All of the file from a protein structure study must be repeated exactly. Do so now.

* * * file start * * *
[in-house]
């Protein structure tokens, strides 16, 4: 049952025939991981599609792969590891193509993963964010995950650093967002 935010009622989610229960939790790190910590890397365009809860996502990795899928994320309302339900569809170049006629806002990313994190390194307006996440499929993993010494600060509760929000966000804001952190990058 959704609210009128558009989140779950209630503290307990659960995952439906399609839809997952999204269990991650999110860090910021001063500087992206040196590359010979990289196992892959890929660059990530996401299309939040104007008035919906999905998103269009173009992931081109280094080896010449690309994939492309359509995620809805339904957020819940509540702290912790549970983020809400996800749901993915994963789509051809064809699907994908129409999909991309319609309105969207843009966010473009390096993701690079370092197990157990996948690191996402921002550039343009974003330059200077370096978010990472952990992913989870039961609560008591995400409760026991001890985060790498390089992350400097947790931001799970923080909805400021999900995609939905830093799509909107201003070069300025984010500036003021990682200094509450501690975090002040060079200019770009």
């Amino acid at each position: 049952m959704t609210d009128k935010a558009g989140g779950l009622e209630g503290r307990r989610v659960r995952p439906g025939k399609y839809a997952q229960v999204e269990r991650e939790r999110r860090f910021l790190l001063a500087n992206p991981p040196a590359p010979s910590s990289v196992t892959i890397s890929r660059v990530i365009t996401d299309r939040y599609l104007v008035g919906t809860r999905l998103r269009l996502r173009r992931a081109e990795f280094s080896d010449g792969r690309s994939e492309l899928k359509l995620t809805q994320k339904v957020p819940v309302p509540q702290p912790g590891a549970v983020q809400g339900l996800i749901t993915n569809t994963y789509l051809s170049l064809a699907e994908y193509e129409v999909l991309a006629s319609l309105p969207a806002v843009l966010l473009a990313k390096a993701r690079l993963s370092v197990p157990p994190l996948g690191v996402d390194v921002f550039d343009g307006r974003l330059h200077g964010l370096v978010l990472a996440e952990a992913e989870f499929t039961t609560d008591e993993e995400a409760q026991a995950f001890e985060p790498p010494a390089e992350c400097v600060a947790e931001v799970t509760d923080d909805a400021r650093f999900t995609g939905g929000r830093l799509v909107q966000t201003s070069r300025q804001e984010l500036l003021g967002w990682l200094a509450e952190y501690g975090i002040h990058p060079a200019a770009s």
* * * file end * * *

[in-house]
């Protein structure tokens, strides 16, 4: 049952025939991981599609792969590891193509993963964010995950650093967002 935010009622989610229960939790790190910590890397365009809860996502990795899928994320309302339900569809170049006629806002990313994190390194307006996440499929993993010494600060509760929000966000804001952190990058 959704609210009128558009989140779950209630503290307990659960995952439906399609839809997952999204269990991650999110860090910021001063500087992206040196590359010979990289196992892959890929660059990530996401299309939040104007008035919906999905998103269009173009992931081109280094080896010449690309994939492309359509995620809805339904957020819940509540702290912790549970983020809400996800749901993915994963789509051809064809699907994908129409999909991309319609309105969207843009966010473009390096993701690079370092197990157990996948690191996402921002550039343009974003330059200077370096978010990472952990992913989870039961609560008591995400409760026991001890985060790498390089992350400097947790931001799970923080909805400021999900995609939905830093799509909107201003070069300025984010500036003021990682200094509450501690975090002040060079200019770009």
């Amino acid at each position: 049952m959704t609210d009128k935010a558009g989140g779950l009622e209630g503290r307990r989610v659960r995952p439906g025939k399609y839809a997952q229960v999204e269990r991650e939790r999110r860090f910021l790190l001063a500087n992206p991981p040196a590359p010979s910590s990289v196992t892959i890397s890929r660059v990530i365009t996401d299309r939040y599609l104007v008035g919906t809860r999905l998103r269009l996502r173009r992931a081109e990795f280094s080896d010449g792969r690309s994939e492309l899928k359509l995620t809805q994320k339904v957020p819940v309302p509540q702290p912790g590891a549970v983020q809400g339900l996800i749901t993915n569809t994963y789509l051809s170049l064809a699907e994908y193509e129409v999909l991309a006629s319609l309105p969207a806002v843009l966010l473009a990313k390096a993701r690079l993963s370092v197990p157990p994190l996948g690191v996402d390194v921002f550039d343009g307006r974003l330059h200077g964010l370096v978010l990472a996440e952990a992913e989870f499929t039961t609560d008591e993993e995400a409760q026991a995950f001890e985060p790498p010494a390089e992350c400097v600060a947790e931001v799970t509760d923080d909805a400021r650093f999900t995609g939905g929000r830093l799509v909107q966000t201003s070069r300025q804001e984010l500036l003021g967002w990682l200094a509450e952190y501690g975090i002040h990058p060079a200019a770009s």